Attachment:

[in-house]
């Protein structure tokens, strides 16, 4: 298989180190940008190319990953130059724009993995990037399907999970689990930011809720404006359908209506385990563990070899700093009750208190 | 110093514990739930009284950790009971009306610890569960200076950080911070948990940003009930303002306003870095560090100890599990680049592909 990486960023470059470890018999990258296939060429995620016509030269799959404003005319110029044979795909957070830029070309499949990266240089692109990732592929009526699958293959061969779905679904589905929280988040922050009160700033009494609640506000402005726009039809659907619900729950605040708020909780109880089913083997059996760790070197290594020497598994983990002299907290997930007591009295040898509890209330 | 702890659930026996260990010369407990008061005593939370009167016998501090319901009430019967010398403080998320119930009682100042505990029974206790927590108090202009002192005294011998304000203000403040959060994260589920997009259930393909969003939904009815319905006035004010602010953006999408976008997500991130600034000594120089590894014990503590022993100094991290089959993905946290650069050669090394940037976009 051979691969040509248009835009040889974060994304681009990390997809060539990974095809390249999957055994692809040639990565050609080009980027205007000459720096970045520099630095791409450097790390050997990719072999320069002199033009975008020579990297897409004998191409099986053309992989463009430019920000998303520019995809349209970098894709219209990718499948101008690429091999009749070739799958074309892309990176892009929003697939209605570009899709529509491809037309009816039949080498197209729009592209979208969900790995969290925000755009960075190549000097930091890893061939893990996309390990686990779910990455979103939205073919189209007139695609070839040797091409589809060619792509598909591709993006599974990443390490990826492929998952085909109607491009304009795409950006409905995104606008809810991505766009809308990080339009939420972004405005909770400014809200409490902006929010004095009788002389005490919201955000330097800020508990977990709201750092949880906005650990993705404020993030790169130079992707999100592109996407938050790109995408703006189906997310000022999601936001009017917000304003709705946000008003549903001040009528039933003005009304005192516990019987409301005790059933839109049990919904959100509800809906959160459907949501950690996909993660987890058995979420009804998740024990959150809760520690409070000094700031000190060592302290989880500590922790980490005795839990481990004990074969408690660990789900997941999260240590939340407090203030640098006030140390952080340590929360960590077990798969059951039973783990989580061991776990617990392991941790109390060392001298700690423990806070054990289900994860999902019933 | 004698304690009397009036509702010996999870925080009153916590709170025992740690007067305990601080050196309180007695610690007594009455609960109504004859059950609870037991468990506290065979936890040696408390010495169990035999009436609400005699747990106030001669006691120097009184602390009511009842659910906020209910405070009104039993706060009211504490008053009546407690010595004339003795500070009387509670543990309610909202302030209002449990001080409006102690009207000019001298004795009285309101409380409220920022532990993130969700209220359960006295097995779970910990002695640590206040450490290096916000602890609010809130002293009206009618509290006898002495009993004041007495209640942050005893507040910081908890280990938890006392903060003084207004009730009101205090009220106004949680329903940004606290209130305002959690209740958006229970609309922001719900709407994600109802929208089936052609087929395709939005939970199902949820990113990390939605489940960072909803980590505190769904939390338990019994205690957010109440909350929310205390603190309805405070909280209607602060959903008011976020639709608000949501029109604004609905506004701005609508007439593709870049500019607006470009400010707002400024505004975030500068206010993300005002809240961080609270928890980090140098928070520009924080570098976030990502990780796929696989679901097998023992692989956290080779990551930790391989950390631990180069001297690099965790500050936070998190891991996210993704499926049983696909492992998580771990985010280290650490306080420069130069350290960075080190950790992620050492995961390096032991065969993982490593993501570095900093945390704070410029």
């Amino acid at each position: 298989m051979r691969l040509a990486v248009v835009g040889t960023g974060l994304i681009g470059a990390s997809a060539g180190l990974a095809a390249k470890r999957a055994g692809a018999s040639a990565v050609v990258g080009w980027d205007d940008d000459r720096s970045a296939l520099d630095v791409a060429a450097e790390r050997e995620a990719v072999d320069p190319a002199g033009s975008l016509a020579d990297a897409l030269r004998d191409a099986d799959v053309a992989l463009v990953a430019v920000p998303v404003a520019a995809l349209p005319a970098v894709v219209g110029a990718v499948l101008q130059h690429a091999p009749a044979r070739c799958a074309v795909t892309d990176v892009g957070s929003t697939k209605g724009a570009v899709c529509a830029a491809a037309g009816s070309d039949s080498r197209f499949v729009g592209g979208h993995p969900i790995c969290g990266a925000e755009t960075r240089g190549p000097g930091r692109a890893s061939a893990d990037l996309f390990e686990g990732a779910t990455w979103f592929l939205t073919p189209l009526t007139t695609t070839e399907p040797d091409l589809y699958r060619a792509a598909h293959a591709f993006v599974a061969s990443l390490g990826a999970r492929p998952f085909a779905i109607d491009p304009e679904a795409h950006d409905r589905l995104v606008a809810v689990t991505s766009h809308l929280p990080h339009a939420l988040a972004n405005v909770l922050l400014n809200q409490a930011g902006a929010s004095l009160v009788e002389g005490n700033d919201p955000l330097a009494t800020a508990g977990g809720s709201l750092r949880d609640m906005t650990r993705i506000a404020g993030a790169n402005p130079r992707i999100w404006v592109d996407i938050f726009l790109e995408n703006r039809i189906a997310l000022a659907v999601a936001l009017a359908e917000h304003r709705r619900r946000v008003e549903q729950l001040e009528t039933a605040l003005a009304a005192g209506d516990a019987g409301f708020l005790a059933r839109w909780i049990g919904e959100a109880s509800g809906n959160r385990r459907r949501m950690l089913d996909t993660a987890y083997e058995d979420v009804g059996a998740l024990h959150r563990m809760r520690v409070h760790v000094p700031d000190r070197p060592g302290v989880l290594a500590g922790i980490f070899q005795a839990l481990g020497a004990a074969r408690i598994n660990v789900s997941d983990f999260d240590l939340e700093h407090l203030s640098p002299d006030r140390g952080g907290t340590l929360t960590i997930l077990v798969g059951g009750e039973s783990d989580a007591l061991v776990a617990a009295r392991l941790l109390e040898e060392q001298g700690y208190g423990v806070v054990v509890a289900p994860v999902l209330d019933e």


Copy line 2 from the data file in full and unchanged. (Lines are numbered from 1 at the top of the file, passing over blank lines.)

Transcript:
């Protein structure tokens, strides 16, 4: 298989180190940008190319990953130059724009993995990037399907999970689990930011809720404006359908209506385990563990070899700093009750208190 | 110093514990739930009284950790009971009306610890569960200076950080911070948990940003009930303002306003870095560090100890599990680049592909 990486960023470059470890018999990258296939060429995620016509030269799959404003005319110029044979795909957070830029070309499949990266240089692109990732592929009526699958293959061969779905679904589905929280988040922050009160700033009494609640506000402005726009039809659907619900729950605040708020909780109880089913083997059996760790070197290594020497598994983990002299907290997930007591009295040898509890209330 | 702890659930026996260990010369407990008061005593939370009167016998501090319901009430019967010398403080998320119930009682100042505990029974206790927590108090202009002192005294011998304000203000403040959060994260589920997009259930393909969003939904009815319905006035004010602010953006999408976008997500991130600034000594120089590894014990503590022993100094991290089959993905946290650069050669090394940037976009 051979691969040509248009835009040889974060994304681009990390997809060539990974095809390249999957055994692809040639990565050609080009980027205007000459720096970045520099630095791409450097790390050997990719072999320069002199033009975008020579990297897409004998191409099986053309992989463009430019920000998303520019995809349209970098894709219209990718499948101008690429091999009749070739799958074309892309990176892009929003697939209605570009899709529509491809037309009816039949080498197209729009592209979208969900790995969290925000755009960075190549000097930091890893061939893990996309390990686990779910990455979103939205073919189209007139695609070839040797091409589809060619792509598909591709993006599974990443390490990826492929998952085909109607491009304009795409950006409905995104606008809810991505766009809308990080339009939420972004405005909770400014809200409490902006929010004095009788002389005490919201955000330097800020508990977990709201750092949880906005650990993705404020993030790169130079992707999100592109996407938050790109995408703006189906997310000022999601936001009017917000304003709705946000008003549903001040009528039933003005009304005192516990019987409301005790059933839109049990919904959100509800809906959160459907949501950690996909993660987890058995979420009804998740024990959150809760520690409070000094700031000190060592302290989880500590922790980490005795839990481990004990074969408690660990789900997941999260240590939340407090203030640098006030140390952080340590929360960590077990798969059951039973783990989580061991776990617990392991941790109390060392001298700690423990806070054990289900994860999902019933 | 004698304690009397009036509702010996999870925080009153916590709170025992740690007067305990601080050196309180007695610690007594009455609960109504004859059950609870037991468990506290065979936890040696408390010495169990035999009436609400005699747990106030001669006691120097009184602390009511009842659910906020209910405070009104039993706060009211504490008053009546407690010595004339003795500070009387509670543990309610909202302030209002449990001080409006102690009207000019001298004795009285309101409380409220920022532990993130969700209220359960006295097995779970910990002695640590206040450490290096916000602890609010809130002293009206009618509290006898002495009993004041007495209640942050005893507040910081908890280990938890006392903060003084207004009730009101205090009220106004949680329903940004606290209130305002959690209740958006229970609309922001719900709407994600109802929208089936052609087929395709939005939970199902949820990113990390939605489940960072909803980590505190769904939390338990019994205690957010109440909350929310205390603190309805405070909280209607602060959903008011976020639709608000949501029109604004609905506004701005609508007439593709870049500019607006470009400010707002400024505004975030500068206010993300005002809240961080609270928890980090140098928070520009924080570098976030990502990780796929696989679901097998023992692989956290080779990551930790391989950390631990180069001297690099965790500050936070998190891991996210993704499926049983696909492992998580771990985010280290650490306080420069130069350290960075080190950790992620050492995961390096032991065969993982490593993501570095900093945390704070410029």